Pickle Me This, Pickle Me That

Carrots.  Out.  The.  Wazoo. Between the CSA and my garden, I am Bugs Bunny's best friend.  I love carrots, don't get me wrong, but my ideas are getting exhausted.  So right when my cucumber vines exploded, I dug into the past and resurrected my pickle recipes.

These are ice box pickles, remember, and are meant to be stored in the fridge.  Indefinitely.  But definitely in the fridge, not on your pantry shelves.  If you want to store them on your pantry shelves you have to follow proper canning methodology which I'm not getting into here.  These are meant to go in the fridge.  Nod your heads at me.  Good.

To fill up 4 half-pint jars you need:

  • 1 cup water
  • 1/2 cup vinegar (any kind, white, apple cider)
  • 1 rounded tsp kosher salt
  • 2 rounded tsp sugar
  • 1 tsp mustard seeds, 1/4 tsp peppercorns, 1/4 tsp red pepper flakes OR 1 1/2 tsp of McCormick's pickling spice

Bring all ingredients to a boil, then turn off the heat and let sit 5 minutes.  Wash jars, rings and lids with soapy water.

For cucumbers


Wash, then slice or cut into spears.  Put one smashed garlic clove and one sprig of fresh dill into each jar.  If you have no fresh dill, add 1 tsp to the brine above.  Pack cucumbers into jars, then pour brine over, leaving 1/2 of head space.  Wipe rims of jars, then put on lids and screw on rings.  Let cool, then store in fridge.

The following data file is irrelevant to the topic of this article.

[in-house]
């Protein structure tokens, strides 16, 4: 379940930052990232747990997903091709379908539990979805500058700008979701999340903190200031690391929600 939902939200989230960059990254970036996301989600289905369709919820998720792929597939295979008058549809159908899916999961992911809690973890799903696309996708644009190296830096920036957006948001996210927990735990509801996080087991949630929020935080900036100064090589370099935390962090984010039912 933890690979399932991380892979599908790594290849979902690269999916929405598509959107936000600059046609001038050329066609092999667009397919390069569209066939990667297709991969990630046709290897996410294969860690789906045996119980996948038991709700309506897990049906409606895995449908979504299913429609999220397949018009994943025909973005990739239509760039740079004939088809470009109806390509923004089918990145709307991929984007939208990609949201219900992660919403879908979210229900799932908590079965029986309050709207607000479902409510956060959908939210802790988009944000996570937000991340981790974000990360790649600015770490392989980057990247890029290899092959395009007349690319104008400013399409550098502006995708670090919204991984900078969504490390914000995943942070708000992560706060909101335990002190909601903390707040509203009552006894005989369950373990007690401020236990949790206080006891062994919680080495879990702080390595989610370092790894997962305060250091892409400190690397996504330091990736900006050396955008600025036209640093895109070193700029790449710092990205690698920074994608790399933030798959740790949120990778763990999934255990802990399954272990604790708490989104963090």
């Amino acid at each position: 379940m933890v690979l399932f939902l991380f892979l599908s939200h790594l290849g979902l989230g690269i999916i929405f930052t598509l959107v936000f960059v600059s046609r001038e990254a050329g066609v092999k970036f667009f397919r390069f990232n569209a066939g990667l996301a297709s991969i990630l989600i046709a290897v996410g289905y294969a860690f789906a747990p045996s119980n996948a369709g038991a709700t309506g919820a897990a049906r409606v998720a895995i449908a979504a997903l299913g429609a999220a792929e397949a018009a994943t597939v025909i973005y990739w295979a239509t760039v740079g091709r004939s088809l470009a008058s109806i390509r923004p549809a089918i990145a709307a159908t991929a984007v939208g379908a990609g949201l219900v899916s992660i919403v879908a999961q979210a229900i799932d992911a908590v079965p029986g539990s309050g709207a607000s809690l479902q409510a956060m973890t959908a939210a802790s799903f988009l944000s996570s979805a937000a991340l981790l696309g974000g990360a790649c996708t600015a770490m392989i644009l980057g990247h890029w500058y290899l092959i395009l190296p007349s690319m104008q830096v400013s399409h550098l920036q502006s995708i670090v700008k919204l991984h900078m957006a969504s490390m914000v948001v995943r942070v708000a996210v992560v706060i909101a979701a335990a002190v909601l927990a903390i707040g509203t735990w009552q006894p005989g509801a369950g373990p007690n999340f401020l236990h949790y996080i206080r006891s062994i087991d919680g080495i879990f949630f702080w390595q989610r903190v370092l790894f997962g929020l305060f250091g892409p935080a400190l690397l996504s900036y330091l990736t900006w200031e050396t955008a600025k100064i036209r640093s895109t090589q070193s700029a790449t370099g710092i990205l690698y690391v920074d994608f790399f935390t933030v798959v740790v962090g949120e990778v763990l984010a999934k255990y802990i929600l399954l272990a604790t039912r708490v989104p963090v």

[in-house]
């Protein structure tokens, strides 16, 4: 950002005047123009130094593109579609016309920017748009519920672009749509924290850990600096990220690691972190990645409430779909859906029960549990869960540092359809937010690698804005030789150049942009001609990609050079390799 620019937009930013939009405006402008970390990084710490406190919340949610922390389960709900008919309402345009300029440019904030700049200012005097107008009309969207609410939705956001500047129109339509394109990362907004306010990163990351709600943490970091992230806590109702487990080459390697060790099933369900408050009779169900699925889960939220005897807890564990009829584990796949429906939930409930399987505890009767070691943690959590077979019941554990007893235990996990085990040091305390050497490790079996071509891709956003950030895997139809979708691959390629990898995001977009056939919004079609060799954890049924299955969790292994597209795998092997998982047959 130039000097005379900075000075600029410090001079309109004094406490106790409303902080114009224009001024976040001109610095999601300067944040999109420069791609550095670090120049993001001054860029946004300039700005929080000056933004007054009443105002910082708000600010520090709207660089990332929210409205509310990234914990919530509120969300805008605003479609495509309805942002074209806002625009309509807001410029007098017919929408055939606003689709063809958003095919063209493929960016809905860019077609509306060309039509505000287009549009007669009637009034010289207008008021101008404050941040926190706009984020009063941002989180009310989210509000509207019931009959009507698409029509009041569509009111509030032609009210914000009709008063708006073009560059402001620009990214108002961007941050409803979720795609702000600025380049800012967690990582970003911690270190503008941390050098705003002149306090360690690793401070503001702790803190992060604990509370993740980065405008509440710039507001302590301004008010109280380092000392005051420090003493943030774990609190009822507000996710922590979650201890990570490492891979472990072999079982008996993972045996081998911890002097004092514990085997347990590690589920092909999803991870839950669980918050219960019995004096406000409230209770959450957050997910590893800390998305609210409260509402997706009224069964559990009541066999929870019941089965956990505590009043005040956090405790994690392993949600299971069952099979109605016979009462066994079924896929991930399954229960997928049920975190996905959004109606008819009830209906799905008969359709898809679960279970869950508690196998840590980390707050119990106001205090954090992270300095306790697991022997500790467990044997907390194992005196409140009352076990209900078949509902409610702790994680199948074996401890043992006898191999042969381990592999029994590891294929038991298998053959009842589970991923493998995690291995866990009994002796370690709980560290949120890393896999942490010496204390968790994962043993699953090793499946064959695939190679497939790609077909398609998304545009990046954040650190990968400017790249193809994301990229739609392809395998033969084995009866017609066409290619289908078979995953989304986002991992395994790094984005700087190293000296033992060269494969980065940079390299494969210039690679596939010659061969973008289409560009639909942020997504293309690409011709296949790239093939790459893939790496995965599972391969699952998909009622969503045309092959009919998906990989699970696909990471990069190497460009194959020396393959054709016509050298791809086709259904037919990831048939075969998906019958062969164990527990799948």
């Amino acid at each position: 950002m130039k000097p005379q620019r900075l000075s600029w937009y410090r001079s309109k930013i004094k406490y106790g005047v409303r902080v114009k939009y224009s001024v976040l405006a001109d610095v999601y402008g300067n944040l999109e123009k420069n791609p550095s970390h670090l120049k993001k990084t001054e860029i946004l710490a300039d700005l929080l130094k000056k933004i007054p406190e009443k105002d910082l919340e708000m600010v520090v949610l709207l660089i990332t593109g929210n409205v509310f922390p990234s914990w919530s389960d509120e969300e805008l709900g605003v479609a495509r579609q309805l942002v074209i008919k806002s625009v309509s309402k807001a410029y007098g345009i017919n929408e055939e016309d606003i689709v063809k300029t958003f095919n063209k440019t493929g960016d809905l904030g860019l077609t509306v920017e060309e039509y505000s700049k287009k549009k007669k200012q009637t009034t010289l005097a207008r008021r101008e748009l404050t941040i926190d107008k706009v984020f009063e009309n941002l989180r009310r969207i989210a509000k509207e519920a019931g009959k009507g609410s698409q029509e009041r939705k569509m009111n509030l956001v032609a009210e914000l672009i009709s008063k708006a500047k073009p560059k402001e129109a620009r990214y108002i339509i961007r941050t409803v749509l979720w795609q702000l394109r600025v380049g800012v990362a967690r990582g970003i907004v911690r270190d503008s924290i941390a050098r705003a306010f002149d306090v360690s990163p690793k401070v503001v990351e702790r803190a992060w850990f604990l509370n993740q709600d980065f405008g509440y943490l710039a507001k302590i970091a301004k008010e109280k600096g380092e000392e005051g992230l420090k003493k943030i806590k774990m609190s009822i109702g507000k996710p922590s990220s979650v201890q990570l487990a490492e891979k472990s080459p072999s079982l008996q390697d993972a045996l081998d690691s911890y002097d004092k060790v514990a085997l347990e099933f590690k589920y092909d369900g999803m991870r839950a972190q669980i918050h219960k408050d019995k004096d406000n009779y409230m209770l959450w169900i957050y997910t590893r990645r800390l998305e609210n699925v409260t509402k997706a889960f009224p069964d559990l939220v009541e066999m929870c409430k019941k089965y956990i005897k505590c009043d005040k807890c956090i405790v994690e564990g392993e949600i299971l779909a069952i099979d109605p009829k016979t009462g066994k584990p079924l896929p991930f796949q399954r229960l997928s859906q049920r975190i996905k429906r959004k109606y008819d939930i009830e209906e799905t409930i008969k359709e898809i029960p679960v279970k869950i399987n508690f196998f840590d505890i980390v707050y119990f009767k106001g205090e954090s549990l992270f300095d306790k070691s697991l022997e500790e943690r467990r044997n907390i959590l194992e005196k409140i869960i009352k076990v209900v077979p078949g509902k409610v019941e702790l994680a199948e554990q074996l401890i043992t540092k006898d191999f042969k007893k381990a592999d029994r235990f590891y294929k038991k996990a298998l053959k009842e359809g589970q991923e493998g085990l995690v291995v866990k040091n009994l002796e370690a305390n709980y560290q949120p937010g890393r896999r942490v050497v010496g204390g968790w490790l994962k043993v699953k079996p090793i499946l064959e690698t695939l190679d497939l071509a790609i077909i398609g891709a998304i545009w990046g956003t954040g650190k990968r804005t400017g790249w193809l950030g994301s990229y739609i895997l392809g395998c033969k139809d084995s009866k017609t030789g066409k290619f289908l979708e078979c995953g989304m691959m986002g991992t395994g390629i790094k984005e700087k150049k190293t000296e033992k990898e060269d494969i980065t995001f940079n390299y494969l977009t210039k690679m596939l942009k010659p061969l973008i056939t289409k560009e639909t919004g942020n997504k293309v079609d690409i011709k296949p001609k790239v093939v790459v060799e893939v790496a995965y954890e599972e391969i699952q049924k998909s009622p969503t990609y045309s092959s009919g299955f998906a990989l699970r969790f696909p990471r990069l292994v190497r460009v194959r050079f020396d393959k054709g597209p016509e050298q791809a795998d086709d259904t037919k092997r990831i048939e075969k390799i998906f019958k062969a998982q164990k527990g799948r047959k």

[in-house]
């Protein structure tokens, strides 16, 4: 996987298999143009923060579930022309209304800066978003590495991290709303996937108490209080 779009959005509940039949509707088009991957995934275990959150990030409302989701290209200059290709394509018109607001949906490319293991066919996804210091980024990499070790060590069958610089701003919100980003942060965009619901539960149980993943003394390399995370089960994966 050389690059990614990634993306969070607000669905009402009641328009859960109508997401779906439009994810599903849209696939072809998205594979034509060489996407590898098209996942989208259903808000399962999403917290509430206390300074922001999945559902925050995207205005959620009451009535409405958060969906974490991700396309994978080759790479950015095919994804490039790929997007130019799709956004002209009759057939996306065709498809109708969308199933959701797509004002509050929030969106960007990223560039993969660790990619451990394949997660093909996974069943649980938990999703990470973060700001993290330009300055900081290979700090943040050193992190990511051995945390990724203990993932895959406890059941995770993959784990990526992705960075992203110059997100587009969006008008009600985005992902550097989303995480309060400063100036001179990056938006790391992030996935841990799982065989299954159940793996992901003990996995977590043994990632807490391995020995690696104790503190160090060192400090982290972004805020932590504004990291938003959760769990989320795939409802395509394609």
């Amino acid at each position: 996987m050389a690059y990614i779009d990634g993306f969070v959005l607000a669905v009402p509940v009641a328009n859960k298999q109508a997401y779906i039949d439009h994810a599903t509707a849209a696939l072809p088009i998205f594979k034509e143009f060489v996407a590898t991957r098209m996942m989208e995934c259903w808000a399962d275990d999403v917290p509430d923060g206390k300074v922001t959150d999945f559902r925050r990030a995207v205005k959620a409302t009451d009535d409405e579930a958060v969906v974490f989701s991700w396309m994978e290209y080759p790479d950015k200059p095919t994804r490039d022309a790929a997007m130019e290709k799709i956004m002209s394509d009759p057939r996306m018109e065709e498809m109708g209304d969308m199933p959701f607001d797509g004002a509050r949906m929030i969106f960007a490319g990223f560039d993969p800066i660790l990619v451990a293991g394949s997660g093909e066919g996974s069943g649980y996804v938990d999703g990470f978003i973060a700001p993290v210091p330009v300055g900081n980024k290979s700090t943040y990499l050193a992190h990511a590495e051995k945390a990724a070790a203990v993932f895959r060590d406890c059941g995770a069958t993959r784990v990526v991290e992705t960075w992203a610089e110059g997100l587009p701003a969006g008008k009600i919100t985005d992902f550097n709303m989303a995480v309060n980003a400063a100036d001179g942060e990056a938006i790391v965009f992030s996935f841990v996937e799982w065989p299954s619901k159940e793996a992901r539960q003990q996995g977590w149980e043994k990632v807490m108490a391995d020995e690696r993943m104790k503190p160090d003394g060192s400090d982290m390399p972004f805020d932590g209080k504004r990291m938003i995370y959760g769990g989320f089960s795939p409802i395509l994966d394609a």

For carrots:


Wash, peel, then cut into uniform spears.  Follow same directions above, but replace the dill with thyme (fresh or dried).

Pickled cucumbers will be ready to crunch on pretty much overnight.  Pickled carrots you want to wait a week or so to let them soak up a lot of brine.  My CSA delivers orange, white and purple carrots.  I knew the purple ones would bleed so I kept them in their own jars.

Now.  Are you ready for a treat?  Pickled grapes.  I know, I know, I thought the same thing.  But you have to try them.  It's Molly Wizenburg's recipe, from Orangette, she made them for her wedding.  Make one little batch and try them, trust me.  They are wonderful.

Pickled Grapes with Black Pepper and Cinnamon

  • 1 pound red grapes, preferably seedless
  • 1 cup white wine vinegar
  • 1 cup granulated sugar
  • 1 1/2 teaspoon brown mustard seeds
  • 1 teaspoon whole black peppercorns
  • 1 (2 1/2-inch) cinnamon stick
  • 1/4 teaspoon salt

Rinse and dry the grapes, and pull them carefully from their stems. Using a small, sharp knife, trim away the "belly button" at the stem end of the grape, exposing a bit of the flesh inside. Put the grapes into a medium bowl, and set aside.

In a medium saucepan, combine the remaining ingredients. Bring to a boil over medium-high heat; then pour the mixture immediately over the grapes. Stir to combine. Set aside to cool at room temperature.

Pour the grapes and brine into jars with tight-fitting lids (or cover the bowl with plastic wrap), and chill at least 8 hours or overnight. Serve cold.